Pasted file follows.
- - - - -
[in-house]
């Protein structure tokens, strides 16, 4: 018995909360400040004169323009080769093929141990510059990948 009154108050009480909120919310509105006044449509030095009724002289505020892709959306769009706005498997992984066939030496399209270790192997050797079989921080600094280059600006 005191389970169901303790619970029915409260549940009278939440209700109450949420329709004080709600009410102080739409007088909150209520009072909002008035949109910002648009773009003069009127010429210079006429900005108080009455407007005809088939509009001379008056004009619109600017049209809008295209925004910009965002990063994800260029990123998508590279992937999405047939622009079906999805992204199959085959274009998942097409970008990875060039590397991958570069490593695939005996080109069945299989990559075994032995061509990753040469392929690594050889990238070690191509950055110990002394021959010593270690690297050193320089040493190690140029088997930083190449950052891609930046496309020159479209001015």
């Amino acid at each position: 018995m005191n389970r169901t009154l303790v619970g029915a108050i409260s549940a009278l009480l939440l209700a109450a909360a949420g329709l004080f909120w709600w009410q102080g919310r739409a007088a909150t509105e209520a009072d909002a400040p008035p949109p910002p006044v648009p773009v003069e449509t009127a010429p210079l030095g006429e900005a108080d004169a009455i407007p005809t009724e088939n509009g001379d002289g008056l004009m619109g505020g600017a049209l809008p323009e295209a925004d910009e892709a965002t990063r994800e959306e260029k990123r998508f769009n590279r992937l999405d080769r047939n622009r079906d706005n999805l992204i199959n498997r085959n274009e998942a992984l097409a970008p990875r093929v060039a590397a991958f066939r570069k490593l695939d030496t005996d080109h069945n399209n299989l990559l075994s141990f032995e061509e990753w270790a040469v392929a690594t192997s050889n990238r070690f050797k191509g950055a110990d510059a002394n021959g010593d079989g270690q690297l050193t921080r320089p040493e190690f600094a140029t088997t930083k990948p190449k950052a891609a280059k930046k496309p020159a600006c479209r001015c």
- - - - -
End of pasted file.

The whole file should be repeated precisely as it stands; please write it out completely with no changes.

[in-house]
């Protein structure tokens, strides 16, 4: 018995909360400040004169323009080769093929141990510059990948 009154108050009480909120919310509105006044449509030095009724002289505020892709959306769009706005498997992984066939030496399209270790192997050797079989921080600094280059600006 005191389970169901303790619970029915409260549940009278939440209700109450949420329709004080709600009410102080739409007088909150209520009072909002008035949109910002648009773009003069009127010429210079006429900005108080009455407007005809088939509009001379008056004009619109600017049209809008295209925004910009965002990063994800260029990123998508590279992937999405047939622009079906999805992204199959085959274009998942097409970008990875060039590397991958570069490593695939005996080109069945299989990559075994032995061509990753040469392929690594050889990238070690191509950055110990002394021959010593270690690297050193320089040493190690140029088997930083190449950052891609930046496309020159479209001015």
């Amino acid at each position: 018995m005191n389970r169901t009154l303790v619970g029915a108050i409260s549940a009278l009480l939440l209700a109450a909360a949420g329709l004080f909120w709600w009410q102080g919310r739409a007088a909150t509105e209520a009072d909002a400040p008035p949109p910002p006044v648009p773009v003069e449509t009127a010429p210079l030095g006429e900005a108080d004169a009455i407007p005809t009724e088939n509009g001379d002289g008056l004009m619109g505020g600017a049209l809008p323009e295209a925004d910009e892709a965002t990063r994800e959306e260029k990123r998508f769009n590279r992937l999405d080769r047939n622009r079906d706005n999805l992204i199959n498997r085959n274009e998942a992984l097409a970008p990875r093929v060039a590397a991958f066939r570069k490593l695939d030496t005996d080109h069945n399209n299989l990559l075994s141990f032995e061509e990753w270790a040469v392929a690594t192997s050889n990238r070690f050797k191509g950055a110990d510059a002394n021959g010593d079989g270690q690297l050193t921080r320089p040493e190690f600094a140029t088997t930083k990948p190449k950052a891609a280059k930046k496309p020159a600006c479209r001015c």